Monday, March 29, 2010

Holy Monday

Today I dyed eggs for Pascha.  I had the pleasure of onion skinning with my husband at Sprouts and then later at Albertson's with a young man from the produce department.  It was such a crazy thing to first request onion skins and then to peel onions in public.  Over 30 minutes we handled nearly every onion in the display until we had collected several inches worth in a large box.  At Albertson's, the poor kid from produce turned out to be a Russian Orthodox boy who had left the church and obviously felt bad about it.  What a weird and wonderful thing peeling onions turned out to be!  He was really struck by it too because his name is the patron of our church.  We talked about how traditions like this egg dying tied you to a particular place and gave you a context.  He asked me when Pascha was.  He told me about his mother who writes icons.  He told me how he and his brothers never wanted to go to Church with her.  He said when he was ready to settle down he would go back.  He seemed a bit home sick, forlorn.  

When I got home I promptly dropped and smashed my jar of sauce.  Mr. Flavius has been in the best mood lately!  Instead of being irritated and injured (I dropped it on his toe), he shooed me out the door to get more sauce rather than try to make do with something from the pantry.  I had already dyed a dozen eggs, so I grabbed one on my way out the door.   When I got back to the store he was stocking strawberries looking a bit lost in his thoughts.  I handed him an egg and wished him a blessed Holy Week and a fruitful Pascha.  He turned it over and over in his hands, examining it.  "It is just like the ones my mother made when I was little."  Pray for him, won't you?  His name is Maximus. 

Dying eggs with onion skins is not hard.  It is a simple thing to do.  All you need are:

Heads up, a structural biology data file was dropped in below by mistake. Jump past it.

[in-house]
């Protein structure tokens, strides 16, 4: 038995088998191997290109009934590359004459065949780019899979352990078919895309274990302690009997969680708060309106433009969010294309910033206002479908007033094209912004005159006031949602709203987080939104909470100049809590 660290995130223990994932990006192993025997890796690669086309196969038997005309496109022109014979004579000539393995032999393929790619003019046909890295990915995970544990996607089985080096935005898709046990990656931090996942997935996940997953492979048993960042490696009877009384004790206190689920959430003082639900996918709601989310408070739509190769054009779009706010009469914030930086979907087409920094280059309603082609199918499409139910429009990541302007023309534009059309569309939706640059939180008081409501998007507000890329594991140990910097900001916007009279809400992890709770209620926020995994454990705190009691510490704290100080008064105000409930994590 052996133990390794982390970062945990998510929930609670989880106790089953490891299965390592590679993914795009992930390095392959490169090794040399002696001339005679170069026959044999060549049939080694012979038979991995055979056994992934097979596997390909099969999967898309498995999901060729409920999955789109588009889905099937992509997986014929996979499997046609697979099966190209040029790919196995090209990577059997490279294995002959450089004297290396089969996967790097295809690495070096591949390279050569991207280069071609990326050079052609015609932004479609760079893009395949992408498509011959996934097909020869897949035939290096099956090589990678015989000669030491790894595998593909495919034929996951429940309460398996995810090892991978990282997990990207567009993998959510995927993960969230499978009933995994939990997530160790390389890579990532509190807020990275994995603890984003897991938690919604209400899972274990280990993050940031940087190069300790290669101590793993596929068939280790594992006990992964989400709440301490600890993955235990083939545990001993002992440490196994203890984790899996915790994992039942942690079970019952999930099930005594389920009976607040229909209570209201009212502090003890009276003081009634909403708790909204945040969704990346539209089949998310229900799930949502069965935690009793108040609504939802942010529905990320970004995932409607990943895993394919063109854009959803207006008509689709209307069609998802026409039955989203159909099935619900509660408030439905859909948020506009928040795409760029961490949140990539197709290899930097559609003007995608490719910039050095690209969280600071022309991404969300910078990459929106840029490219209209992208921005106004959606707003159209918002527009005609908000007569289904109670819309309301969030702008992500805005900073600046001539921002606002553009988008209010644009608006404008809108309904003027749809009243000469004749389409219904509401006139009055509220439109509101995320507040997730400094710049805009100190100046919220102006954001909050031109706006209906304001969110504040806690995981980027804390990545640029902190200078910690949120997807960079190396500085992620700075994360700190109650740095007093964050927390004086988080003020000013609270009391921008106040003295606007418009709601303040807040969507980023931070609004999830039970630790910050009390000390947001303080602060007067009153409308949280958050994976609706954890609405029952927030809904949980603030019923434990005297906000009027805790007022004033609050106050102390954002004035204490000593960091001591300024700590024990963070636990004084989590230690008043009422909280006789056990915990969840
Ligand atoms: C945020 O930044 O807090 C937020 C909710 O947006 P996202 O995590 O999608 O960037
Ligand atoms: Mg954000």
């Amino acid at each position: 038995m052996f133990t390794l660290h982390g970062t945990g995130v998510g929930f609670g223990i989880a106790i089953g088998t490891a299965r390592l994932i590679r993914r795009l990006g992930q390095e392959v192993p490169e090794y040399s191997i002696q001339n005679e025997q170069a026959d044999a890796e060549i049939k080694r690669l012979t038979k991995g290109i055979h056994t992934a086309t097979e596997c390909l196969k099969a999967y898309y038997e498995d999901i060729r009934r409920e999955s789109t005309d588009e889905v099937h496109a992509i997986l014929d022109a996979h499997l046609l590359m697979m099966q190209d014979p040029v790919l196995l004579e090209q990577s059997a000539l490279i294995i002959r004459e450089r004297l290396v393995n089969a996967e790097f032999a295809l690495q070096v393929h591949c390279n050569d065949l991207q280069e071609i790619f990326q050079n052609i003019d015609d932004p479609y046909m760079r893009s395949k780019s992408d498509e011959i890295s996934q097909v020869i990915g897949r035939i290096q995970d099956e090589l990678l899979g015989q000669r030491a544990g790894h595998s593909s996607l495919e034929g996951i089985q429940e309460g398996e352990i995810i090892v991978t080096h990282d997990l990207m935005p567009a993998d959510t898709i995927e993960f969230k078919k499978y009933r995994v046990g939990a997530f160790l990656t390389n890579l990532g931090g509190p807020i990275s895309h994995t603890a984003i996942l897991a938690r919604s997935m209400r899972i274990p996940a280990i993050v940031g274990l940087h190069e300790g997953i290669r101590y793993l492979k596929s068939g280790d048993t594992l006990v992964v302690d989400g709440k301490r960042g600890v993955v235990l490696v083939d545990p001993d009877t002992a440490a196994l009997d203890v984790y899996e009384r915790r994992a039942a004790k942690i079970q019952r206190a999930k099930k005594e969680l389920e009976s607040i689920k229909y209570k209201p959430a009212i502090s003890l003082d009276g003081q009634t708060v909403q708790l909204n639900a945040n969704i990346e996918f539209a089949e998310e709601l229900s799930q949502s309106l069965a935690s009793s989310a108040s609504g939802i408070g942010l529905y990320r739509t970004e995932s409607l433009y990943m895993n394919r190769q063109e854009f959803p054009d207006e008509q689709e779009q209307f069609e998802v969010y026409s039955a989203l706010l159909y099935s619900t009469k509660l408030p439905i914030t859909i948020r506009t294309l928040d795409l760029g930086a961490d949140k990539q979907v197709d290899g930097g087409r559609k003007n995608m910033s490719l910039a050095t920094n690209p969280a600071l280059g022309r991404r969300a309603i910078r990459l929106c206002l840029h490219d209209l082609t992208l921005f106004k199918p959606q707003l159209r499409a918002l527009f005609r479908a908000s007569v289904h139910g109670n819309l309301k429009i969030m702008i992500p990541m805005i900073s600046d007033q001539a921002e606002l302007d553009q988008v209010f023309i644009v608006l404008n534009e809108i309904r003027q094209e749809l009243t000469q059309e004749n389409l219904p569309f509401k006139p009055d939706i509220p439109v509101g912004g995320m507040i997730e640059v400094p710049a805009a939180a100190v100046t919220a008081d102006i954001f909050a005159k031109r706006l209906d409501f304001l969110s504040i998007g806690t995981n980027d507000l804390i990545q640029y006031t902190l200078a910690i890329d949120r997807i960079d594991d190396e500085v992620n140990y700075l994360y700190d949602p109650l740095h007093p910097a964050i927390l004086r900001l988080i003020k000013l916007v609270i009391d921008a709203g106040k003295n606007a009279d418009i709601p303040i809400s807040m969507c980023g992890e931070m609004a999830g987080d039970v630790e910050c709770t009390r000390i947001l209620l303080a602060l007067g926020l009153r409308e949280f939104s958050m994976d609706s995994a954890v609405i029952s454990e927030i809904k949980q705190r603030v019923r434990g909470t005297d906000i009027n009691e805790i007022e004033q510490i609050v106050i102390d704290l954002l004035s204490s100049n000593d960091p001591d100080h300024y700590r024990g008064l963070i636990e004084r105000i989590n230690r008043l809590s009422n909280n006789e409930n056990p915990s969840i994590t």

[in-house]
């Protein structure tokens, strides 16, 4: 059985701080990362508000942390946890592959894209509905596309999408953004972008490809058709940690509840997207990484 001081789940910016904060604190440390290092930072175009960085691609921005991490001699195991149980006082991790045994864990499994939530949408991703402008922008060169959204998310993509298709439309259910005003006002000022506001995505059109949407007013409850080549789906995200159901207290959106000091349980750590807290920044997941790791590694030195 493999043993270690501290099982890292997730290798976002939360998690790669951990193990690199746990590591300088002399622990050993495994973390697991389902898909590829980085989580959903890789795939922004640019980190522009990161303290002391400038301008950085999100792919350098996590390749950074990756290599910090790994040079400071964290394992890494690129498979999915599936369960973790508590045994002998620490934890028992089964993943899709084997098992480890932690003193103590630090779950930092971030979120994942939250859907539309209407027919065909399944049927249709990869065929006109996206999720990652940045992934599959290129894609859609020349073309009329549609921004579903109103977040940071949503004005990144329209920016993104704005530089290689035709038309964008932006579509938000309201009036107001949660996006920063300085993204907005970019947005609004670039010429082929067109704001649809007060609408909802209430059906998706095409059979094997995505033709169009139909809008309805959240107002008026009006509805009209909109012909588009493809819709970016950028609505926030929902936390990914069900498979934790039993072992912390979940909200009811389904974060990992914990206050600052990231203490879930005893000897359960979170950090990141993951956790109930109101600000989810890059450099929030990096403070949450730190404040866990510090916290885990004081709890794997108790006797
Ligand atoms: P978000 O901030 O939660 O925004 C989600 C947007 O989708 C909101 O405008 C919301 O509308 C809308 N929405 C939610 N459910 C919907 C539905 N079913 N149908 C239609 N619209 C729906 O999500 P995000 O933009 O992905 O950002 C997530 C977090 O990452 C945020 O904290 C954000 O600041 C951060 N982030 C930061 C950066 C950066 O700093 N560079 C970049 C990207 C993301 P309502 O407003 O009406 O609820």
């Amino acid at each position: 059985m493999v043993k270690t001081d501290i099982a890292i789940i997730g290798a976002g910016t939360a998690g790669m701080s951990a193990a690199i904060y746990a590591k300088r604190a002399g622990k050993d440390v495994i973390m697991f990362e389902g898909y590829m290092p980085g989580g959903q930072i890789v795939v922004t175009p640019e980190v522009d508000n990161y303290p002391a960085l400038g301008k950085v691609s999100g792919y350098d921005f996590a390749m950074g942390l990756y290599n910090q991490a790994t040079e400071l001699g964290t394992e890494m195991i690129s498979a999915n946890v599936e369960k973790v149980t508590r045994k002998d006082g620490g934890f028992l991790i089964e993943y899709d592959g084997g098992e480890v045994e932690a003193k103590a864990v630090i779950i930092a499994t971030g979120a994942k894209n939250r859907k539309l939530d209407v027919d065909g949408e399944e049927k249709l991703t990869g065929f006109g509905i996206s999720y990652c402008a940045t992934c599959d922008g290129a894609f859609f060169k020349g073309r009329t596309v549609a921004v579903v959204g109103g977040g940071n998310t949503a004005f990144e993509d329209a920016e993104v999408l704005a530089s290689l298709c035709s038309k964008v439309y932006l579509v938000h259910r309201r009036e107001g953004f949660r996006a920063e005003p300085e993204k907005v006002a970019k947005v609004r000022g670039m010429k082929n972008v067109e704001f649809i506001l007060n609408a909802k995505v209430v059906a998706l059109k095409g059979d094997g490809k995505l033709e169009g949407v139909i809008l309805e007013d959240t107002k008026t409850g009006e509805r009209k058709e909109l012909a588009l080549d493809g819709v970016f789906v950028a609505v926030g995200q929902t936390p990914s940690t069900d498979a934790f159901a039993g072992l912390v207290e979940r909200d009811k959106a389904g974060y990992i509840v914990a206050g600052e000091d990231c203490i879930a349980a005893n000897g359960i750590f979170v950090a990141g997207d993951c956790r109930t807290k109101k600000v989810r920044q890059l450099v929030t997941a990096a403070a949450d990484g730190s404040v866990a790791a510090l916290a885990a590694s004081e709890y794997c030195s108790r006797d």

•  the skins of 15 or so large yellow onions
  • 2 tablespoons of white vinegar
  • 4 cups of water
  • 1 dozen eggs
  • vegetable oil
To make the dye:
Place onion skins, vinegar, and water in a pot over high heat.  Cover and bring to a boil, turn down to a simmer for 30 minutes.  Strain and reserve the liquid.  Toss the skins.

To make the eggs:
Place the eggs in a pot in a single layer.  Pour enough dye to cover the eggs.  Bring to a boil, cover and turn off the the heat.  Let the eggs steep for 20 to 30 minutes. Remove eggs with a slotted spoon to a plate with paper towels. Let dry.  Gently rub with vegetable oil.  Take to church.   

Wednesday, March 24, 2010

A Wednesday and a Challenge!

Today is B.'s first birthday.  I am trying to figure out what to do about Lenten and fasting birthdays because we have 4 lucky winners at our house.  I adapted Martha Stewart's Darkest Crepe Cake for your fasting enjoyment. 

B. said his first phrase today: happy birthday!  It was amazing the girls were singing to him over and over to him, so he joined in.  Very the cute.

N. proposed a Challenge to his brother D.  

D. at 7 has tremendous anxiety where loose teeth are concerned.  For the past month his tooth has remained loose, but in place.  Yesterday, he whacked it on the slide at school (yowch!) and it became substantially looser, but still well attached.  So N. talked D. into biting a cover or a pillow (this is blurry) and began to pull the opposite side away and Voila!  The tooth is out.  Unfortunately, D. misplaced the tooth almost immediately and now the Tooth Fairy has a hunt.  Well, if she can stay awake, she has a hunt.